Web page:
Measles, the Anti-Vax Movement, and the Moral Imperative

I’m ticked off this week. No getting around it; I am. But I’m also sad and frustrated.

As of April 11th, the Centers for Disease Control and Prevention reported that there have been 555 confirmed cases of measles so far this year. That’s more than in all of 2018 (372) and the highest number since 2014 (667). Measles was declared “eliminated” in the U.S. in 2000, but that means the disease isn’t present all the time (or “endemic”), not that it doesn’t exist at all.

Travelers from countries where measles is still endemic bring cases into the U.S. every year. Usually, there are enough people who’ve been vaccinated around them that no one else catches the disease, or a few do, and then no one else does. This is “herd immunity” at work.

But there are states and municipalities around the country where people can claim all sorts of reasons for not wanting to get vaccinated, or get their kids vaccinated. As a result, not only are they now vulnerable to this disease—and a lot of others—but so are the people around them.

Some of these people cite religious beliefs. Some of them live in relatively small, tightly knit communities like the Orthodox Jews in part of New York City. Others are scattered throughout their cities like, say, Christian Scientists. Or they live in isolated rural areas. I’m not happy about them for reasons I’ll make clear later.

I’m much more concerned about the ordinary but science-ignorant citizens who’ve been suckered by the anti-vaccine movement into believing emotion-laden allegations that vaccines cause all sorts of conditions, the most famous, or infamous, being autism. Never mind that in the case of autism, the scientist whose study started the whole thing retracted his research long ago, agreeing with his critics that he’d made some pretty serious errors in his work and conclusions.

But the virus of fear has been released into the wild.

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A Formula for the Science in Science Fiction

The fundamental element of my Eternity Plague series—The Eternity Plague (book 1), Chrysalis (book 2), and Wild Spread (book 3, currently in draft)—is that five naturally-mutated viruses have infected all of humanity and are doing all sorts of strange and not necessarily wonderful things to everyone. My heroine, Dr. Janet Hogan, discovers the viruses and has to try to stop them before they do too many awful things. Good luck with that: so far the viruses are doing more things faster than Janet and her team can respond to them. How will the series end? Sorry, no spoilers here.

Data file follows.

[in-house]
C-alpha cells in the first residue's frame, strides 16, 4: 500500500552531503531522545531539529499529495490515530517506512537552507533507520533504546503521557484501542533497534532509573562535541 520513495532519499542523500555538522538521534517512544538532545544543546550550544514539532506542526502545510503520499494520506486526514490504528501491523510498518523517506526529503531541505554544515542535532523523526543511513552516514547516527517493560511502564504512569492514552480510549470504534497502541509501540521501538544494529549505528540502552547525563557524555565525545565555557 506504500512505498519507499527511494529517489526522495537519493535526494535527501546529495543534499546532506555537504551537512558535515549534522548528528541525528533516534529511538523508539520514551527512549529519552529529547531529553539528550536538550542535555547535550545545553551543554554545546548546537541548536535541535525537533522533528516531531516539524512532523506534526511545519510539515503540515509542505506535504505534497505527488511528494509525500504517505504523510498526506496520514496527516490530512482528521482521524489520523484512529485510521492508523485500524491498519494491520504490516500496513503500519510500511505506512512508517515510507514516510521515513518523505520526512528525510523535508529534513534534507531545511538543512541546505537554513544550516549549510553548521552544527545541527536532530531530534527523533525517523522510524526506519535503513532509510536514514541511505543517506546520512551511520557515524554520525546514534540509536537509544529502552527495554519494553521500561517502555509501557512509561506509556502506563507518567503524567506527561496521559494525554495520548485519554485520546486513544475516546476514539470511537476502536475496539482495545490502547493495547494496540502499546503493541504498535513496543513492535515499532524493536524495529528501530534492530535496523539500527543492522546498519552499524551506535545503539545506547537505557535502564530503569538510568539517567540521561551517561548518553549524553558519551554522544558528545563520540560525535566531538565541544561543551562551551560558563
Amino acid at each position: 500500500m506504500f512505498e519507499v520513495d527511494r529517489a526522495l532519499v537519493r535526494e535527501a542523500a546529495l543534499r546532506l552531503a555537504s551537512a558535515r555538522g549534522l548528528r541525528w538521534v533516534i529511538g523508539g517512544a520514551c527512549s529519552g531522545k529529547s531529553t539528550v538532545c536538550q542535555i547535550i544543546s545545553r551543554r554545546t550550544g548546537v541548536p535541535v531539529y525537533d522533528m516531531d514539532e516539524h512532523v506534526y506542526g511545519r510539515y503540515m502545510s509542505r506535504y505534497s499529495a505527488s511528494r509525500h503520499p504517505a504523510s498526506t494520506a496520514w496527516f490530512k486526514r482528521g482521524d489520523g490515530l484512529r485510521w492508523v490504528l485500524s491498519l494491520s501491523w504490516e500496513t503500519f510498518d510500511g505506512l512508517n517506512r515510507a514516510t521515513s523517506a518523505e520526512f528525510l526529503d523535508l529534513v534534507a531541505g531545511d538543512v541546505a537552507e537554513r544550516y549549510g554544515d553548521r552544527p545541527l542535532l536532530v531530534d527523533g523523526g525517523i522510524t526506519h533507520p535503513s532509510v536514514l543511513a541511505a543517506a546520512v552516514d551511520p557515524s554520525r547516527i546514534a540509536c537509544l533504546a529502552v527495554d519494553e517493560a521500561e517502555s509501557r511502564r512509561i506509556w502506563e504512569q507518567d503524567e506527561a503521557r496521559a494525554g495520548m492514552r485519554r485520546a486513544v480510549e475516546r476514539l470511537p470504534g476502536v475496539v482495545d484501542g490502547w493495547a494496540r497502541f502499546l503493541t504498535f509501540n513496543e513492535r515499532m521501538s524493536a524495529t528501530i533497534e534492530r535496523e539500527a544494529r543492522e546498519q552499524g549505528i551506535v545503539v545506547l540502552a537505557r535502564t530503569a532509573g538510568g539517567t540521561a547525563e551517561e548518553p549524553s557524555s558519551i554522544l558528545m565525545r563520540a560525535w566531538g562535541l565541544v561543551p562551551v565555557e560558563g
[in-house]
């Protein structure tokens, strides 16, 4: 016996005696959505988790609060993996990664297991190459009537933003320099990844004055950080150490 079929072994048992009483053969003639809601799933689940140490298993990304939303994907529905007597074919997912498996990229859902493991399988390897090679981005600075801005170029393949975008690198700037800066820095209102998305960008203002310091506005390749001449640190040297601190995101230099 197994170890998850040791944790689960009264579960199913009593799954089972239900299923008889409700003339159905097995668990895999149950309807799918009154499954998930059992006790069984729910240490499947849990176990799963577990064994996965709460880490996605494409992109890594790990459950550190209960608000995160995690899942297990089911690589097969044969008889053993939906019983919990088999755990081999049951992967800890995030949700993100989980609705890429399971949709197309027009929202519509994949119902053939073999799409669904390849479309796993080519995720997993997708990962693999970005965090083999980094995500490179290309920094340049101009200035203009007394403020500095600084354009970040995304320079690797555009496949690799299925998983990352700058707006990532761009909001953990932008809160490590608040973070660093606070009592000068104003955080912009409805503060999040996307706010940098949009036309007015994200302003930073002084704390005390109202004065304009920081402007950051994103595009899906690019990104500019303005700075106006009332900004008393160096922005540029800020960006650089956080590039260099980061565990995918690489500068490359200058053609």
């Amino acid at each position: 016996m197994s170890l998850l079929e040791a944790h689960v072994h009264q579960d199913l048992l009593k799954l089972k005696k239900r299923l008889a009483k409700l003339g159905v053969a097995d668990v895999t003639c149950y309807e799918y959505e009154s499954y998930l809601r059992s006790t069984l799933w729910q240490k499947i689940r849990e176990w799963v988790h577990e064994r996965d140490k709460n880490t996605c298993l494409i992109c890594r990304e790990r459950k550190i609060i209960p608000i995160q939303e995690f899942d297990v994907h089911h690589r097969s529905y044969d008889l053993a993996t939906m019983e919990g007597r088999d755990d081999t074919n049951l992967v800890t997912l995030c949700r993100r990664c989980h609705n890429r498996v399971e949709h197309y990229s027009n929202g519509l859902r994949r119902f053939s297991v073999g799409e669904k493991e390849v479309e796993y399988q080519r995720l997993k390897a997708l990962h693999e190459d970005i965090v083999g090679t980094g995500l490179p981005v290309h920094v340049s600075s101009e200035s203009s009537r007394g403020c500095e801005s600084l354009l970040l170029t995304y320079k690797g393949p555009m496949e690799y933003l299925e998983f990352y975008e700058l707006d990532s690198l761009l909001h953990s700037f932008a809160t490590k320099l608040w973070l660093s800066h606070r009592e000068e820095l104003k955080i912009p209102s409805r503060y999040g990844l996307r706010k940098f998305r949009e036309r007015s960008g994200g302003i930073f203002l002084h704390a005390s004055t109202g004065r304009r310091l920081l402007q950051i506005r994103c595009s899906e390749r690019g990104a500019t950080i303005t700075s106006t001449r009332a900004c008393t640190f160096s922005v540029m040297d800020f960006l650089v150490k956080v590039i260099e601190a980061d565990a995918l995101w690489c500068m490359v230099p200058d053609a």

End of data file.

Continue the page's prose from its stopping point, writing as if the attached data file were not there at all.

But because these books are science fiction, I wanted to ground them in science, and good science at that. But having the viruses cure and prevent all viral diseases and repair the genetic mutations that cause others?

Uh, yeah, that seems like a stretch. But that’s why I write “fiction beyond the known,” right?

Now, I’m not a geneticist like Janet is, nor do I play one on TV or in the movies, so I needed to do a fair amount of research to be able to present things in a credible but futuristic way, since the series is set in the mid- to late 2030s.

A ribosome
A ribosome

For example, early in The Eternity Plague, Janet and her team are deep inside a virtual reality simulation of a gene’s DNA being run through a megamolecule called a ribosome, which “reads” the DNA and creates a protein. I invoke other genetic machinery, including something called messenger RNA to help make the protein, which it does in real life.

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The Book/Marathon Connection

The cliché “writing a book is like running a marathon” has, like all other clichés, that kernel of truth that gets worn out from overuse. But the kernel remains true.

Young man running with computer
Photo by Photostock, via FreeDigitalPhotos.net

I got to thinking about this because, while I work on draft #4 of Wild Spread, I’m also getting ready for my 19th consecutive year of volunteering with the Oklahoma City Memorial Marathon. There are many parallels between writing the book and my volunteer work—which I do to honor the memory of a friend who was killed in the bombing of the Murrah Federal Building—the first being that they’re both important to me. I’ve also completed one half-marathon and two books, so I can speak with at least some knowledge of running and writing.

The other parallels between writing and marathoning include:

  • They require persistence. This is the obvious one. Both require continuous, steady exertion and development in order to complete the task. Runners and writers both build endurance and confidence over time, and both must learn a lot along the way, about themselves and what it takes to achieve their goal.

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